Fix the slow puncture: kill the chronic relationship
Coincident with the last piece extolling you to manage your health and avoid chronic conditions, the Guardian newspaper published the cost of chronic health care to the UK NHS (hat tip to Dr Paul Davies).
The data is sobering. Here are the facts;
- 70% of the NHS budget of £110bn is consumed by people with at least one long-term condition. This includes heart disease, obesity, diabetes (90% is type II), and mental health conditions
- The total number of patients in long-term care is expected to remain constant at 15 million per year, but the number with three or more long-term conditions is expected to rise from 1.9 million to 2.9 million by 2018.
- England is now considered to be a world-leader in managing the consequences of type II diabetes e.g. amputation of limbs. An admirable but surely unwanted decoration
The trends are clear.
1. Government pressure on spending will continue, and the chronically ill will receive more of the reduced resources than the acute, so avoid accidents if you can. Better still, avoid chronic disease. This is club to which you do not want membership.
2. If you have one chronic disease, you are more susceptible to a second. If you have two, you are more susceptible to a third, and so on. Again, avoid chronic disease in the first place!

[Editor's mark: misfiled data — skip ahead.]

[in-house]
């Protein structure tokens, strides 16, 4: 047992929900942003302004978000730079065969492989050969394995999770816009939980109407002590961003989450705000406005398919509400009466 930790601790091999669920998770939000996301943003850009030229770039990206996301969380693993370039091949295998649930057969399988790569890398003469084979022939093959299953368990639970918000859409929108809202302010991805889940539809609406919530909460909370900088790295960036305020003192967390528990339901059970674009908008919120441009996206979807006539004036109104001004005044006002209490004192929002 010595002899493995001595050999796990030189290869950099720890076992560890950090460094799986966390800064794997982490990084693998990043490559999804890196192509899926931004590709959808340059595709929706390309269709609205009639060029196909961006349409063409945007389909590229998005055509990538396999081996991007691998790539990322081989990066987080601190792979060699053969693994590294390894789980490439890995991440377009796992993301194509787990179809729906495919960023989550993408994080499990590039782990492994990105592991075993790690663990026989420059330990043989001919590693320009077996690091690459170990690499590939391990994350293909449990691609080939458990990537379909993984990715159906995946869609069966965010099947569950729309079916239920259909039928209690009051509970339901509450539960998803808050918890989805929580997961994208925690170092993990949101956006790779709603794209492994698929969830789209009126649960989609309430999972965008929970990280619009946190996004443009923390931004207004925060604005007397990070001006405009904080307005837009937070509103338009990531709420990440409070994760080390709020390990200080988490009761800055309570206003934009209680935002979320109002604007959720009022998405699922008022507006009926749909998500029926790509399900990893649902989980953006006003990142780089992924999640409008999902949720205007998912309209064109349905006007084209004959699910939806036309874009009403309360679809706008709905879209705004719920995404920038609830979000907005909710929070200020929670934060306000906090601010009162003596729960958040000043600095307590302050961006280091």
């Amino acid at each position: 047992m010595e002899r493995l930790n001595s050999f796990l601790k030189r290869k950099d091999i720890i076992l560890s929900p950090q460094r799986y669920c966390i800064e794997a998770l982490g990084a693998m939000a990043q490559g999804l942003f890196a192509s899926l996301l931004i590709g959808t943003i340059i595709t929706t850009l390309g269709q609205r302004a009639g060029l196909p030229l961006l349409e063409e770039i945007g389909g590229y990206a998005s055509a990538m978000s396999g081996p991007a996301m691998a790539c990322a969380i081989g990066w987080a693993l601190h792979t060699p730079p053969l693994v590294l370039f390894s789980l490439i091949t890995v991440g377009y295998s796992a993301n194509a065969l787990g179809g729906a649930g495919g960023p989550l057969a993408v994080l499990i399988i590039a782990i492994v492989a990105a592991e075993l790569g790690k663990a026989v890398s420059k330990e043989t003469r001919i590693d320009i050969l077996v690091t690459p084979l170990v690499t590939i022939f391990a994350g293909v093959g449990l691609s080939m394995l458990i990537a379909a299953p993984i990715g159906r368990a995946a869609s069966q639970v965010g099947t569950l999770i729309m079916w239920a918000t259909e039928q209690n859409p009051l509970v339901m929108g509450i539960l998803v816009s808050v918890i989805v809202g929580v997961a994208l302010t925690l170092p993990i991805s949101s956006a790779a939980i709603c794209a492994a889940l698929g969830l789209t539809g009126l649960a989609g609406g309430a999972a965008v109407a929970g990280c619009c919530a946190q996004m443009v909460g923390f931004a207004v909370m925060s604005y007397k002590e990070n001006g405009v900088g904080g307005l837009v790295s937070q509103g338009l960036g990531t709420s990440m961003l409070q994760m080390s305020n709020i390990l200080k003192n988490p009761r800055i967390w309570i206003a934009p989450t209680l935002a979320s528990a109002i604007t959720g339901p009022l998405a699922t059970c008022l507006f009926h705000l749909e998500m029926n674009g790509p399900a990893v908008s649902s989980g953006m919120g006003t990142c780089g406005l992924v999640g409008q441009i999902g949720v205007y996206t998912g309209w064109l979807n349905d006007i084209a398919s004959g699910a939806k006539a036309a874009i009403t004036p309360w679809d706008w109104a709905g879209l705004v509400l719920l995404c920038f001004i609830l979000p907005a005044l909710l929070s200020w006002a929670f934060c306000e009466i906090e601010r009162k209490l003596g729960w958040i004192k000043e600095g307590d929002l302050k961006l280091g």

Chronic diseases are reversed by acute practices.
Of course, chronic disease is not limited to the physical. Chronic relationship and environments can be equally as damaging, and too often we focus on mollifying the symptoms instead of arresting the cause.
All of which is understandable, of course, for chronic diseases are only reversed by an acute action. And, after all, is the grief of confrontation worth the gain?
Yes it is.
I speak from direct experience and from the experience of others. Chronic relationships and environments deflate you like a slow puncture. You proceed, knowledgable about the problem but dismissive about the solution, until one day you can go no further. Now you’re by the side of the road, changing the wheel in the rain, while traffic clips past at high-speed.
Physically and emotionally we are built for short bursts of high-intensity activity interspersed with long periods of relaxed socialised play and development. We are not built to jog for endless hours on a treadmill.
If any of your relationships or environments feel like a marathon, or if you’re saying, metaphorically, in your meeting with John, Jim, Sally or Jane, “just one more mile,” it is time to make a change.
The table below may focus your decision-making.